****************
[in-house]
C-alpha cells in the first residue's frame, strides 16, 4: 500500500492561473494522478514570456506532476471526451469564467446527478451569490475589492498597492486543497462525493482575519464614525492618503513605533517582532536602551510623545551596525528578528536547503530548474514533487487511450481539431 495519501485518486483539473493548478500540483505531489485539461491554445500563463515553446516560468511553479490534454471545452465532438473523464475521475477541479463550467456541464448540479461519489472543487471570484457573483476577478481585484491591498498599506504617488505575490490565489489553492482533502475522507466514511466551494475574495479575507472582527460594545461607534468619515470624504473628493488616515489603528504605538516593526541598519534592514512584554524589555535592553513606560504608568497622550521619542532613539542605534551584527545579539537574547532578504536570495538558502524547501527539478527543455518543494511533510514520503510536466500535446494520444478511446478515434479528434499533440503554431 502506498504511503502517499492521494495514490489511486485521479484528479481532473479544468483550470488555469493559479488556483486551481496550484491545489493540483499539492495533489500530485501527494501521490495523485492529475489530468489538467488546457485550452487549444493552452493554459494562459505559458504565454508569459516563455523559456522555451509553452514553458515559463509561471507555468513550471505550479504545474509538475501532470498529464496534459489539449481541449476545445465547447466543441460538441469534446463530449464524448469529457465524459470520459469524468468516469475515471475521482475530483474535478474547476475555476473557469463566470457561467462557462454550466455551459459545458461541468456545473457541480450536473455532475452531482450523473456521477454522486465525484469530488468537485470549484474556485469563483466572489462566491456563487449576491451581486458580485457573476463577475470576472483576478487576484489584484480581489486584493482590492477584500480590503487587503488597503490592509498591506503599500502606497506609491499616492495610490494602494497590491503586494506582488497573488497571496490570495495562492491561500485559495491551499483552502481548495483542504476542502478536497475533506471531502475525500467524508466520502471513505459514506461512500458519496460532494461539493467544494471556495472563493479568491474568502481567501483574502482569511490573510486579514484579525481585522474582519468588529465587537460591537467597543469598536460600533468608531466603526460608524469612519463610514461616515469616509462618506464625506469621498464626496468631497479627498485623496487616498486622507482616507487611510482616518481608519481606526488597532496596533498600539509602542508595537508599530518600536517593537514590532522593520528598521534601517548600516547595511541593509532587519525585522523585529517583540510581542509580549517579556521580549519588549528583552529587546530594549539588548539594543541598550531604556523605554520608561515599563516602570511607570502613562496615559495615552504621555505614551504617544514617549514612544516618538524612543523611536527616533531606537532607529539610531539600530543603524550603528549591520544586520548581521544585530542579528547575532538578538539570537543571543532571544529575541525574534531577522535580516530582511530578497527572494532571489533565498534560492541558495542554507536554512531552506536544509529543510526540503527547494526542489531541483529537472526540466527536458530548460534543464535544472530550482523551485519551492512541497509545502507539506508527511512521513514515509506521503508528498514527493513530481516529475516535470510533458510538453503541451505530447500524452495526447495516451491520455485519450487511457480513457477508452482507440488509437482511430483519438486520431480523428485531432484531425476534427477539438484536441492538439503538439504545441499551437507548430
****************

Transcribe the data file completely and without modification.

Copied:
[in-house]
C-alpha cells in the first residue's frame, strides 16, 4: 500500500492561473494522478514570456506532476471526451469564467446527478451569490475589492498597492486543497462525493482575519464614525492618503513605533517582532536602551510623545551596525528578528536547503530548474514533487487511450481539431 495519501485518486483539473493548478500540483505531489485539461491554445500563463515553446516560468511553479490534454471545452465532438473523464475521475477541479463550467456541464448540479461519489472543487471570484457573483476577478481585484491591498498599506504617488505575490490565489489553492482533502475522507466514511466551494475574495479575507472582527460594545461607534468619515470624504473628493488616515489603528504605538516593526541598519534592514512584554524589555535592553513606560504608568497622550521619542532613539542605534551584527545579539537574547532578504536570495538558502524547501527539478527543455518543494511533510514520503510536466500535446494520444478511446478515434479528434499533440503554431 502506498504511503502517499492521494495514490489511486485521479484528479481532473479544468483550470488555469493559479488556483486551481496550484491545489493540483499539492495533489500530485501527494501521490495523485492529475489530468489538467488546457485550452487549444493552452493554459494562459505559458504565454508569459516563455523559456522555451509553452514553458515559463509561471507555468513550471505550479504545474509538475501532470498529464496534459489539449481541449476545445465547447466543441460538441469534446463530449464524448469529457465524459470520459469524468468516469475515471475521482475530483474535478474547476475555476473557469463566470457561467462557462454550466455551459459545458461541468456545473457541480450536473455532475452531482450523473456521477454522486465525484469530488468537485470549484474556485469563483466572489462566491456563487449576491451581486458580485457573476463577475470576472483576478487576484489584484480581489486584493482590492477584500480590503487587503488597503490592509498591506503599500502606497506609491499616492495610490494602494497590491503586494506582488497573488497571496490570495495562492491561500485559495491551499483552502481548495483542504476542502478536497475533506471531502475525500467524508466520502471513505459514506461512500458519496460532494461539493467544494471556495472563493479568491474568502481567501483574502482569511490573510486579514484579525481585522474582519468588529465587537460591537467597543469598536460600533468608531466603526460608524469612519463610514461616515469616509462618506464625506469621498464626496468631497479627498485623496487616498486622507482616507487611510482616518481608519481606526488597532496596533498600539509602542508595537508599530518600536517593537514590532522593520528598521534601517548600516547595511541593509532587519525585522523585529517583540510581542509580549517579556521580549519588549528583552529587546530594549539588548539594543541598550531604556523605554520608561515599563516602570511607570502613562496615559495615552504621555505614551504617544514617549514612544516618538524612543523611536527616533531606537532607529539610531539600530543603524550603528549591520544586520548581521544585530542579528547575532538578538539570537543571543532571544529575541525574534531577522535580516530582511530578497527572494532571489533565498534560492541558495542554507536554512531552506536544509529543510526540503527547494526542489531541483529537472526540466527536458530548460534543464535544472530550482523551485519551492512541497509545502507539506508527511512521513514515509506521503508528498514527493513530481516529475516535470510533458510538453503541451505530447500524452495526447495516451491520455485519450487511457480513457477508452482507440488509437482511430483519438486520431480523428485531432484531425476534427477539438484536441492538439503538439504545441499551437507548430